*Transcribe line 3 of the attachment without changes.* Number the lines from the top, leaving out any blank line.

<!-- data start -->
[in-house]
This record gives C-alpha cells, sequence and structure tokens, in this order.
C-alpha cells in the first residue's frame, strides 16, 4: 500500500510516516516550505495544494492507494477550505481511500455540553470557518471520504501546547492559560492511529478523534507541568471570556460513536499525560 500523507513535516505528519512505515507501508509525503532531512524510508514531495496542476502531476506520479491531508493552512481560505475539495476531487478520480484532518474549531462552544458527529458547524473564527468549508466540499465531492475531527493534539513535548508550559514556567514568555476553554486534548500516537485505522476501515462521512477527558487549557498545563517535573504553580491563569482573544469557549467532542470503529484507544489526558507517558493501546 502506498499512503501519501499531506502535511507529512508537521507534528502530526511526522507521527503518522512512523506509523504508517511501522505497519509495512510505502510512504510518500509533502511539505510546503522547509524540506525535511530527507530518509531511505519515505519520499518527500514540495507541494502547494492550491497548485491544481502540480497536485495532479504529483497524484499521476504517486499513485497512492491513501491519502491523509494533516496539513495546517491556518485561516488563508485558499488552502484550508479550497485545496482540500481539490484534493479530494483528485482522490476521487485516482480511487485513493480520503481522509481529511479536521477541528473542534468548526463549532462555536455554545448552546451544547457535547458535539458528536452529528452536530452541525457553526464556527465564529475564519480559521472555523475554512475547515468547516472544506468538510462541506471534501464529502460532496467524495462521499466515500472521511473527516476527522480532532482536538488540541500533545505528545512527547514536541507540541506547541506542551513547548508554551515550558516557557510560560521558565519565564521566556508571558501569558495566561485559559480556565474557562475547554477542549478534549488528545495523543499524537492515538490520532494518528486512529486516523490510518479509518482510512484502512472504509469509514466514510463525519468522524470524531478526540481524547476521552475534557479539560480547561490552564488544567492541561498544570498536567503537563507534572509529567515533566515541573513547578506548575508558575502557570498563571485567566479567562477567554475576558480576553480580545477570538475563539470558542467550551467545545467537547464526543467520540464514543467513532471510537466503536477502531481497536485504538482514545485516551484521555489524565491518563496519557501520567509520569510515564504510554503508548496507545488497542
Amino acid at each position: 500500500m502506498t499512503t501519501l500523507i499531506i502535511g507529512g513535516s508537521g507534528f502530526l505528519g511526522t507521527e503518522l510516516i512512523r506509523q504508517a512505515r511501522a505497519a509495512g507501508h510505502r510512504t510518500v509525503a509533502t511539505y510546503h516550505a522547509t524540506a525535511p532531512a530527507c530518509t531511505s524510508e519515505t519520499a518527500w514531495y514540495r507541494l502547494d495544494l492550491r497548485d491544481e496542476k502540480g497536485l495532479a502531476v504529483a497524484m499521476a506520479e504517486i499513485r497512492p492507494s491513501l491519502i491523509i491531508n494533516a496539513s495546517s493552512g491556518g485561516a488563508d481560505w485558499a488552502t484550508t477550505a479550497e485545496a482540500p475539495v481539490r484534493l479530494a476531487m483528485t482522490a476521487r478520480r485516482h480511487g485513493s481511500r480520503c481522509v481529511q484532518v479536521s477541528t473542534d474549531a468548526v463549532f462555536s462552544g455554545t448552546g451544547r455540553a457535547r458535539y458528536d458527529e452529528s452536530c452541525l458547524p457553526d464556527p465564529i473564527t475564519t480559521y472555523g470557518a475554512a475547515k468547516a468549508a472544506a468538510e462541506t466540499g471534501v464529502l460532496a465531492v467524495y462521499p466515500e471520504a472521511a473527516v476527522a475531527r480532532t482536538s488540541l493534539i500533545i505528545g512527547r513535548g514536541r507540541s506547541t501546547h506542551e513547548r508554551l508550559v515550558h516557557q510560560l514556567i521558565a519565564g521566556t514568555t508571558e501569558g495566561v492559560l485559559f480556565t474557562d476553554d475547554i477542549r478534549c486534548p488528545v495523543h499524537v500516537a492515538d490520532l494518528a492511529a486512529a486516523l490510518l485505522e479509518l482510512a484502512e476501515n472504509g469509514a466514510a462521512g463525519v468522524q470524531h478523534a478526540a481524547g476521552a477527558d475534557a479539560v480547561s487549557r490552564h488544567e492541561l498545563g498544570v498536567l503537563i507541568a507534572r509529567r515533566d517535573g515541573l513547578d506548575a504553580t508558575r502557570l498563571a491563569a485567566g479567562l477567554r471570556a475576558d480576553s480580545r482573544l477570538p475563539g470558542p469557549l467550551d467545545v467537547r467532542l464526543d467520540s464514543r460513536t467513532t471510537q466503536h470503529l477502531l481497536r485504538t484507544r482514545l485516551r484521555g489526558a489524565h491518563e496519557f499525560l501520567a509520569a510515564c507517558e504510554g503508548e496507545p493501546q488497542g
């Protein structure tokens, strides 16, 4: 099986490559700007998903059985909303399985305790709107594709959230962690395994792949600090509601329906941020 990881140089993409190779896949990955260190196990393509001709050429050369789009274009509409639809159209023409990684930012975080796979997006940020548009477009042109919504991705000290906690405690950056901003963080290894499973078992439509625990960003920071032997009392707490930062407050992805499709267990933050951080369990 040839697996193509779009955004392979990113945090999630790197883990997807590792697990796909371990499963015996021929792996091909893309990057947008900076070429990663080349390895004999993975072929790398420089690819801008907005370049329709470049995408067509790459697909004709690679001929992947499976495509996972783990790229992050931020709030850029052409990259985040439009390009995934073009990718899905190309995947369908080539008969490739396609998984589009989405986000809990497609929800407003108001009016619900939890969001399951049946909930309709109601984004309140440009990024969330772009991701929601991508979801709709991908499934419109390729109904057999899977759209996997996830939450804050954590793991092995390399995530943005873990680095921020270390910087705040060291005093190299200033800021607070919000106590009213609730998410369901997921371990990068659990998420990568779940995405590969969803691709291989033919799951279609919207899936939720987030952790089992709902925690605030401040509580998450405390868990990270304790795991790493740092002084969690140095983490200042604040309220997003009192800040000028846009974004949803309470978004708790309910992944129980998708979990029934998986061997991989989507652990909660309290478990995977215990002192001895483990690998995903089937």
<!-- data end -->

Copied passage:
C-alpha cells in the first residue's frame, strides 16, 4: 500500500510516516516550505495544494492507494477550505481511500455540553470557518471520504501546547492559560492511529478523534507541568471570556460513536499525560 500523507513535516505528519512505515507501508509525503532531512524510508514531495496542476502531476506520479491531508493552512481560505475539495476531487478520480484532518474549531462552544458527529458547524473564527468549508466540499465531492475531527493534539513535548508550559514556567514568555476553554486534548500516537485505522476501515462521512477527558487549557498545563517535573504553580491563569482573544469557549467532542470503529484507544489526558507517558493501546 502506498499512503501519501499531506502535511507529512508537521507534528502530526511526522507521527503518522512512523506509523504508517511501522505497519509495512510505502510512504510518500509533502511539505510546503522547509524540506525535511530527507530518509531511505519515505519520499518527500514540495507541494502547494492550491497548485491544481502540480497536485495532479504529483497524484499521476504517486499513485497512492491513501491519502491523509494533516496539513495546517491556518485561516488563508485558499488552502484550508479550497485545496482540500481539490484534493479530494483528485482522490476521487485516482480511487485513493480520503481522509481529511479536521477541528473542534468548526463549532462555536455554545448552546451544547457535547458535539458528536452529528452536530452541525457553526464556527465564529475564519480559521472555523475554512475547515468547516472544506468538510462541506471534501464529502460532496467524495462521499466515500472521511473527516476527522480532532482536538488540541500533545505528545512527547514536541507540541506547541506542551513547548508554551515550558516557557510560560521558565519565564521566556508571558501569558495566561485559559480556565474557562475547554477542549478534549488528545495523543499524537492515538490520532494518528486512529486516523490510518479509518482510512484502512472504509469509514466514510463525519468522524470524531478526540481524547476521552475534557479539560480547561490552564488544567492541561498544570498536567503537563507534572509529567515533566515541573513547578506548575508558575502557570498563571485567566479567562477567554475576558480576553480580545477570538475563539470558542467550551467545545467537547464526543467520540464514543467513532471510537466503536477502531481497536485504538482514545485516551484521555489524565491518563496519557501520567509520569510515564504510554503508548496507545488497542